Patch GitLab vuln without delay, users warned

The US Cybersecurity and Infrastructure Security Agency (CISA) has this week added a vulnerability that was first disclosed in January in the GitLab open source platform to its Known Exploited Vulnerabilities (KEV) catalogue, prompting a flurry of warnings urging users of the service to apply available patches immediately.

Tracked as CVE-2023-7028 and discovered through GitLab’s HackerOne-run bug bounty programme, the flaw exists in GitLab Community and Enterprise Editions.

It’s an improper access control vulnerability that enables an attacker to trigger a password reset email to an unverified email, leading to account takeover. CISA said it was unknown, at the time of publication, if it had been used as a factor in any ransomware attacks.

The addition of a vulnerability to the KEV catalogue obliges US government bodies to patch it immediately if affected – they have until later in May to do so – but also serves as a useful guide, and a timely warning, to enterprises and other organisations about what new vulnerabilities are most impactful, and therefore valuable to cyber criminals and other threat actors.

CVE-2023-7028 affects all versions of GitLab C/EE from 16.1 prior to 16.1.6, 16.2 prior to 16.2.9, 16.3 prior to 16.3.7, 16.4 prior to 16.4.5, 16.5 prior to 16.5.6, 16.6 prior to 16.6.4 and 16.7 prior to 16.7.2. Users should update to versions 16.7.2, 16.6.4 and 16.5.6 immediately.

“We are dedicated to ensuring all aspects of GitLab that are exposed to customers or that host customer data are held to the highest security standards,” wrote GitLab’s Greg Meyers in the organisation’s disclosure notice. “As part of maintaining good security hygiene, it is highly recommended that all customers upgrade to the latest security release for their supported version.”

Beyond applying the fix, organisations may wish to consider enabling multi-factor authentication (MFA) across their GitLab accounts, and rotate all secrets stored in GitLab, including credentials and account passwords, application programming interface tokens and certificates. More guidance can be found here.

Adam Pilton, cyber security consultant at CyberSmart, and a former cyber crime investigator at Dorset Police, said: “This is a concerning vulnerability as the potential impact of exploitation can be far and wide, with not only the victim’s business being impacted, but potentially those working closely with them.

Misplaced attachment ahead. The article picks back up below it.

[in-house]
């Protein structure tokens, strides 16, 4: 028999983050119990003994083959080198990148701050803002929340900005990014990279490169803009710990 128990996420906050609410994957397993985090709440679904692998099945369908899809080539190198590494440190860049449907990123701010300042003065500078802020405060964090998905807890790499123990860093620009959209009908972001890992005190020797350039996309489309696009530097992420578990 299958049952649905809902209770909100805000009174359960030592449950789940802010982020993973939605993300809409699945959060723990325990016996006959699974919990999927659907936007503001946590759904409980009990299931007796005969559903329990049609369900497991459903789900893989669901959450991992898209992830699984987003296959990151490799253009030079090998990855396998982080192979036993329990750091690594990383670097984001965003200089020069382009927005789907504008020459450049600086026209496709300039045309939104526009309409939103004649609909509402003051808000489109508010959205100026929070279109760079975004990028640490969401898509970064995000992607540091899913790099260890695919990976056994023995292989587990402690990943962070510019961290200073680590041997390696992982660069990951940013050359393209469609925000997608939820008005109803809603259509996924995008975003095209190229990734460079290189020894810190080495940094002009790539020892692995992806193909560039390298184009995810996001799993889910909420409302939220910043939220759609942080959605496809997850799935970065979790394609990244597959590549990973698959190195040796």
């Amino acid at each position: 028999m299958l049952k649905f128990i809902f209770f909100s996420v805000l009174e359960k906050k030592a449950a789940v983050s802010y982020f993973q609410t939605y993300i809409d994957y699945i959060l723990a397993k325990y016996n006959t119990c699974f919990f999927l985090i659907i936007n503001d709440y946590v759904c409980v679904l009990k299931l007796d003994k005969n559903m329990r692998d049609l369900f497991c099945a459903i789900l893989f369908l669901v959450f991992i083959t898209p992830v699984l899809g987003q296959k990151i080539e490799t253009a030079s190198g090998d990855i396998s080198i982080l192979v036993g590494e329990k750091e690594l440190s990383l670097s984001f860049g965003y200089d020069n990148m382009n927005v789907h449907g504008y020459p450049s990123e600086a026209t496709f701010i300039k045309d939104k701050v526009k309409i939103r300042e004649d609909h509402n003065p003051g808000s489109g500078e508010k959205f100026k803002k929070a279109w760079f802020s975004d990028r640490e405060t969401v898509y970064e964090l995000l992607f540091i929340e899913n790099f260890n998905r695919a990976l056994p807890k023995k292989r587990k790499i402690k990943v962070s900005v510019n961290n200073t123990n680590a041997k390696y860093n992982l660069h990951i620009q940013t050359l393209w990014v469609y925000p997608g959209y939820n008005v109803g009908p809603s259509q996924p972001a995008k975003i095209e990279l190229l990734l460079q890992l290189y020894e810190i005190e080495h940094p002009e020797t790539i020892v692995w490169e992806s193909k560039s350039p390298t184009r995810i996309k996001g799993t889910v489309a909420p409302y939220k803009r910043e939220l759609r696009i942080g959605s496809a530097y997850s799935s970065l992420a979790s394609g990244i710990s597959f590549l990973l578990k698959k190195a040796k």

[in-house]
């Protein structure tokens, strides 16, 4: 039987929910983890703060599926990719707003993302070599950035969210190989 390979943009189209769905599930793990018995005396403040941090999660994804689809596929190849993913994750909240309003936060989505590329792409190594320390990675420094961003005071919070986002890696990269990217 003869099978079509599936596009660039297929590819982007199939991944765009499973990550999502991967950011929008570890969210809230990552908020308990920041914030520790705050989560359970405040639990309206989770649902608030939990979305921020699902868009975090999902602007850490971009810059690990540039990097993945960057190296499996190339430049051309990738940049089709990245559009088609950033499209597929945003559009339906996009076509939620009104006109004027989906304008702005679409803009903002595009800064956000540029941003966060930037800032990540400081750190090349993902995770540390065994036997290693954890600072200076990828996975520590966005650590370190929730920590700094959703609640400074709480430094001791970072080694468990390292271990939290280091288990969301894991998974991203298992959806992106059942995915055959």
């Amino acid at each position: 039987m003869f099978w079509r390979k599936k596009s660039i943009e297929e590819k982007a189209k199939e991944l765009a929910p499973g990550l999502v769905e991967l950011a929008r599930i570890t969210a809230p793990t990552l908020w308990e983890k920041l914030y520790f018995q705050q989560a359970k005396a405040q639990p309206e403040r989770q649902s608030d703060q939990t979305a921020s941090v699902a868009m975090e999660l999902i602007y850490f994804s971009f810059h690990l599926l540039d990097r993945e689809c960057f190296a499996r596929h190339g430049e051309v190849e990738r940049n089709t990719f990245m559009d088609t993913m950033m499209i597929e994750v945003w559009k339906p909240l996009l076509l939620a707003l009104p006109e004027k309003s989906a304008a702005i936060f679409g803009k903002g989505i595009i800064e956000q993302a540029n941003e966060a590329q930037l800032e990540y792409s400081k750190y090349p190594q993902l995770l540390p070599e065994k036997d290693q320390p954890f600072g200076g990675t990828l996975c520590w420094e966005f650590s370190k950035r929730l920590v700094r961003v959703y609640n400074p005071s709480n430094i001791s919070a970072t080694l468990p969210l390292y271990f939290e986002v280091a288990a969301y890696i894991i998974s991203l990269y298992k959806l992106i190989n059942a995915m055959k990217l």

“The positive news is that there is a patch available addressing this vulnerability, and I would urge everyone affected to apply this as soon as possible. 

“I would like to highlight the hero of the story, and once again it is MFA,” he said. “Those users that have implemented MFA would have been protected from any cyber criminal that wanted to access their account, as the additional authentication required would have prevented successful login.

“We must learn lessons from every attack, and the lessons learnt from this vulnerability are to enable MFA, ensure you maintain regular patching and make sure that you demand strong cyber security measures within your supply chain,” said Pilton.

Delayed patching

Of concern to other members of the security community was the fact that although CVE-2023-7028 was patched in January 2024, there are still significant numbers of vulnerable GitLab instances in the wild – according to ShadowServer data correct to 1 May, over 300 in the US, China and Russia, over 200 in Germany, 70 in France, and 40 in the UK.

“The exploit also raises the issue of patching, which we know continues to be a big challenge for many organisations,” said Hackuity strategy vice-president Sylvain Cortes. “The fact is, a patch was released for this flaw on 11 January, yet over a thousand GitLab setups still remain exposed online.

“The priority for teams is to make sure they’re on top of the issues they need to fix first. Severity ratings are important, but security teams should prioritise the vulnerabilities that pose the most risk to their environment.”


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